The Cessna 421 Gulf Crash: Pressurization Problem? (Speculation)

Flightaware flight track of a Cessna 421
Source: Flight Tracking Information

A twin engine Cessna crashed earlier today in the Gulf of Mexico after circling for a couple of hours.  It definitely seemed uncontrolled based on the flight track.  I would assume the autopilot was still engaged to keep it at altitude, but then why would it have circled for so long?  I have a theory already. At left is the actual flight track from

Certainly the full details of what happened won’t be known for some time, but one of the local news stations in Florida said that two F-15’s were scrambled to check out the planeafter the pilot didn’t respond to radio calls.  They also reported that the plane was intercepted at 28,000ft.

Cessna 421 from Wikipedia
Cessna 421 Similar to The One That Crashed In the Gulf Today

I wasn’t immediately familiar with the plane type, a Cessna 421, so I was surprised to hear in initial reports that it was a Cessna at FL 280 (and not specifically a Citation) flying that high.  So I did some quick research and found that the plane in question is certainly capable of that altitude.  The 421 is apparently a variant of the Cessna 411, which I had heard of, but the main difference between the two planes is that the 421 is pressurized.  So, that answered that question.  The next question is, of course, what happened?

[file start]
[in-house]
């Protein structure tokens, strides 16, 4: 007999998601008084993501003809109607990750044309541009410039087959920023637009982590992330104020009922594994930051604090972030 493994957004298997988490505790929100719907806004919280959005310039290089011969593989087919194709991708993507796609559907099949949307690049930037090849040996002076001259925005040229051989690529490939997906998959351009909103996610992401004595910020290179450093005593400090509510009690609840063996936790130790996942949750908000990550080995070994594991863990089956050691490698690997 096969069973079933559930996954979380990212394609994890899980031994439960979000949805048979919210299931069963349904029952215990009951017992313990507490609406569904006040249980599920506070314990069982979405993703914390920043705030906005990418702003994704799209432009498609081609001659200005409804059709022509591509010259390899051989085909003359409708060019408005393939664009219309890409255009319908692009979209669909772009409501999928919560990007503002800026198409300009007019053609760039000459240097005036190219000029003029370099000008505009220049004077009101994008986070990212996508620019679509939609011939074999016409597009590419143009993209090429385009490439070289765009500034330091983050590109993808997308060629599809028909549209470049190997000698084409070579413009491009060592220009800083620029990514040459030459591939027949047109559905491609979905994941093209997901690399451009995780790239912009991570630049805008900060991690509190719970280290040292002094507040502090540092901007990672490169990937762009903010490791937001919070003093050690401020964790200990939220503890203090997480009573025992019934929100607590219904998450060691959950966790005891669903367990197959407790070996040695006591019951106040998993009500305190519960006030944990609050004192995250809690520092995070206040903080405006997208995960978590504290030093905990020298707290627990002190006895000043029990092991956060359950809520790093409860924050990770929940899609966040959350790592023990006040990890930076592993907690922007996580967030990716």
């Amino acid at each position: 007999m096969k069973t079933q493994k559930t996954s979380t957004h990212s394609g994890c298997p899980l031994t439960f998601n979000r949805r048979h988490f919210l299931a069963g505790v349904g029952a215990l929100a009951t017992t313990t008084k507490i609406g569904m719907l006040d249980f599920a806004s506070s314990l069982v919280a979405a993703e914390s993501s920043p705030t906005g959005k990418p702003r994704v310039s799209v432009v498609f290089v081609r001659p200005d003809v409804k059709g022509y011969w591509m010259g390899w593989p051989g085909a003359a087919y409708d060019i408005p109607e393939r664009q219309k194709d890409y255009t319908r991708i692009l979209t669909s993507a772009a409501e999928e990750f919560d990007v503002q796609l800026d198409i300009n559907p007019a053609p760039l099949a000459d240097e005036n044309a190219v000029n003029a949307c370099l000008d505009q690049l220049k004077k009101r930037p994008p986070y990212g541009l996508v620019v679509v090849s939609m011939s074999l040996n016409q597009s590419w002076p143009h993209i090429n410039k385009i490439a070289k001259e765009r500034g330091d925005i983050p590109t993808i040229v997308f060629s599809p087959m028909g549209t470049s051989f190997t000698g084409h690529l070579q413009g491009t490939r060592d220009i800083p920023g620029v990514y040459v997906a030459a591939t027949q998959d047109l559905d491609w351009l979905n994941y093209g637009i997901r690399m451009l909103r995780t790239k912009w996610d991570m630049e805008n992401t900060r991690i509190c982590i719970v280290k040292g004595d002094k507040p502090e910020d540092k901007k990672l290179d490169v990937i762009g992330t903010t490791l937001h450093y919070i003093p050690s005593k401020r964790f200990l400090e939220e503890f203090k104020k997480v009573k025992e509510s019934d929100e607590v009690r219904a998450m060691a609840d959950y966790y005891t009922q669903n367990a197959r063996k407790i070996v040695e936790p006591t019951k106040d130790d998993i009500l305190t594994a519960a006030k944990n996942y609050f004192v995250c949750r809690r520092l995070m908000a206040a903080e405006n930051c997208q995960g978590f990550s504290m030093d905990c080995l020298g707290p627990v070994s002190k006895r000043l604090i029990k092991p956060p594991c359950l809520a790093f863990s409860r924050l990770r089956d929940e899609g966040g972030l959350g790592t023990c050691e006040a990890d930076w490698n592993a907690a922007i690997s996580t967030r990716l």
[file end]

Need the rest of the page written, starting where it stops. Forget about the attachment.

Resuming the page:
Payne Stewart Similarity?

Payne Stewarts Learjet 35 That Crashed (Source: Wikipedia)
Payne Stewarts Fated Lear 35

The F-15’s that chased the fated 421, reported that the cockpit windows appeared to be iced over.  That situation is reminiscent of the Learjet crash that killed golfer Payne Stewart in 1999. In that incident, the plane was a Learjet 35 en-route to Dallas from Orlando.  When it missed its turn and went out of radio communication, the Air Force also intercepted that plane, but at 46k ft.  Those intercept pilots also reported that the cockpit windows had seemed iced over.  The plane eventually crashed in South Dakota, and the cause was ruled as pilot hypoxia from loss of cabin pressure.

Pure Speculation

Of course this incident just happened today, so there are few details, but loss of cabin pressure at altitude seems plausible.  If that happened, and the pilot slowly lost consciousness (assuming it was a gradual pressure loss), then how come the plane didn’t continue to fly straight until it ran out of fuel, as the Learjet did above?  If the pilot had fallen on the controls forcefully enough, wouldn’t the autopilot have disengaged?  Perhaps his foot was on the rudder, and that didn’t disengage the AP?  I’m sure the questions will be answered eventually.